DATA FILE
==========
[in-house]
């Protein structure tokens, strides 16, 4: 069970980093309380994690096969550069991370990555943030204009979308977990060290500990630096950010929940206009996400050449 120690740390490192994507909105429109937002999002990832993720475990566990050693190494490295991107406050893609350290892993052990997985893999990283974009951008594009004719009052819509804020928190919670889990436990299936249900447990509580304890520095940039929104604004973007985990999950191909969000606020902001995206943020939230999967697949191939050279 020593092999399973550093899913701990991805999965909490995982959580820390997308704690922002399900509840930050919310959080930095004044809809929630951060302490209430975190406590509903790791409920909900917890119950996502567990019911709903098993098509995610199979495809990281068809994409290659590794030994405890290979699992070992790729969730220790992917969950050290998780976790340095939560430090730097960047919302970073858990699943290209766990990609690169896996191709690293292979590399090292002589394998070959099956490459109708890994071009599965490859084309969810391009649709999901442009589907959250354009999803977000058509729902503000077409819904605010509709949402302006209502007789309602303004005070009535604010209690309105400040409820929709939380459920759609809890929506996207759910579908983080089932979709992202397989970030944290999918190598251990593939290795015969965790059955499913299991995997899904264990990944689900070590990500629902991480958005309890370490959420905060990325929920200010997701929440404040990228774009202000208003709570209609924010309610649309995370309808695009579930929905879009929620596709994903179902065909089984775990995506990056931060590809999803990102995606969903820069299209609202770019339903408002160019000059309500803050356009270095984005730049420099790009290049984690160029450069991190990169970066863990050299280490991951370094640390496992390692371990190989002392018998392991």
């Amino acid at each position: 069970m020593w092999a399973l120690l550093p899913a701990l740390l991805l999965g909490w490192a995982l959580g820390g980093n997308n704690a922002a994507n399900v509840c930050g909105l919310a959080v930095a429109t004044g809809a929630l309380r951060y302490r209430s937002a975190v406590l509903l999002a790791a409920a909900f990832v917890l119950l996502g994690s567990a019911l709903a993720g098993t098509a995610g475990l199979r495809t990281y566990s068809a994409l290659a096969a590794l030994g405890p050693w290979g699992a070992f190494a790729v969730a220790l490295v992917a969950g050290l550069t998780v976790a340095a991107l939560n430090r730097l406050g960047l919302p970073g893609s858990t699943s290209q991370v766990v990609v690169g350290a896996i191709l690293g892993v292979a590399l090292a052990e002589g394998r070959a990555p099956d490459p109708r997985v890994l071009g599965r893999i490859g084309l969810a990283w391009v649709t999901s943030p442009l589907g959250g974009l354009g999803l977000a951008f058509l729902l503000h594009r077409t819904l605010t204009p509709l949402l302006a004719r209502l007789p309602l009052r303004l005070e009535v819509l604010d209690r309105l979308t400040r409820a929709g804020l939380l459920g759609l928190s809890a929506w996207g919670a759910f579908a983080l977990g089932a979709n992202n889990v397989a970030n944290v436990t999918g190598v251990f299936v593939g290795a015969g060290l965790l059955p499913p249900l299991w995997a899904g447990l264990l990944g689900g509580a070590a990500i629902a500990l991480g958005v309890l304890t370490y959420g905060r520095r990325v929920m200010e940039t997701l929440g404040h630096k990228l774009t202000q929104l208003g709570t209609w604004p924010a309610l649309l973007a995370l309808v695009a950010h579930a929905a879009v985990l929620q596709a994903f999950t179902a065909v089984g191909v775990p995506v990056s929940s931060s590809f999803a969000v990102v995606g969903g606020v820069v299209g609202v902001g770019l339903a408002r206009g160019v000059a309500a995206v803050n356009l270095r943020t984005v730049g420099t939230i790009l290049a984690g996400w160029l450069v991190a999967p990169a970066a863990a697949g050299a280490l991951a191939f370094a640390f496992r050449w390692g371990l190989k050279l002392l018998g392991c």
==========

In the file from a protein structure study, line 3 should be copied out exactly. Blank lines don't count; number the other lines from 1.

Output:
């Amino acid at each position: 069970m020593w092999a399973l120690l550093p899913a701990l740390l991805l999965g909490w490192a995982l959580g820390g980093n997308n704690a922002a994507n399900v509840c930050g909105l919310a959080v930095a429109t004044g809809a929630l309380r951060y302490r209430s937002a975190v406590l509903l999002a790791a409920a909900f990832v917890l119950l996502g994690s567990a019911l709903a993720g098993t098509a995610g475990l199979r495809t990281y566990s068809a994409l290659a096969a590794l030994g405890p050693w290979g699992a070992f190494a790729v969730a220790l490295v992917a969950g050290l550069t998780v976790a340095a991107l939560n430090r730097l406050g960047l919302p970073g893609s858990t699943s290209q991370v766990v990609v690169g350290a896996i191709l690293g892993v292979a590399l090292a052990e002589g394998r070959a990555p099956d490459p109708r997985v890994l071009g599965r893999i490859g084309l969810a990283w391009v649709t999901s943030p442009l589907g959250g974009l354009g999803l977000a951008f058509l729902l503000h594009r077409t819904l605010t204009p509709l949402l302006a004719r209502l007789p309602l009052r303004l005070e009535v819509l604010d209690r309105l979308t400040r409820a929709g804020l939380l459920g759609l928190s809890a929506w996207g919670a759910f579908a983080l977990g089932a979709n992202n889990v397989a970030n944290v436990t999918g190598v251990f299936v593939g290795a015969g060290l965790l059955p499913p249900l299991w995997a899904g447990l264990l990944g689900g509580a070590a990500i629902a500990l991480g958005v309890l304890t370490y959420g905060r520095r990325v929920m200010e940039t997701l929440g404040h630096k990228l774009t202000q929104l208003g709570t209609w604004p924010a309610l649309l973007a995370l309808v695009a950010h579930a929905a879009v985990l929620q596709a994903f999950t179902a065909v089984g191909v775990p995506v990056s929940s931060s590809f999803a969000v990102v995606g969903g606020v820069v299209g609202v902001g770019l339903a408002r206009g160019v000059a309500a995206v803050n356009l270095r943020t984005v730049g420099t939230i790009l290049a984690g996400w160029l450069v991190a999967p990169a970066a863990a697949g050299a280490l991951a191939f370094a640390f496992r050449w390692g371990l190989k050279l002392l018998g392991c």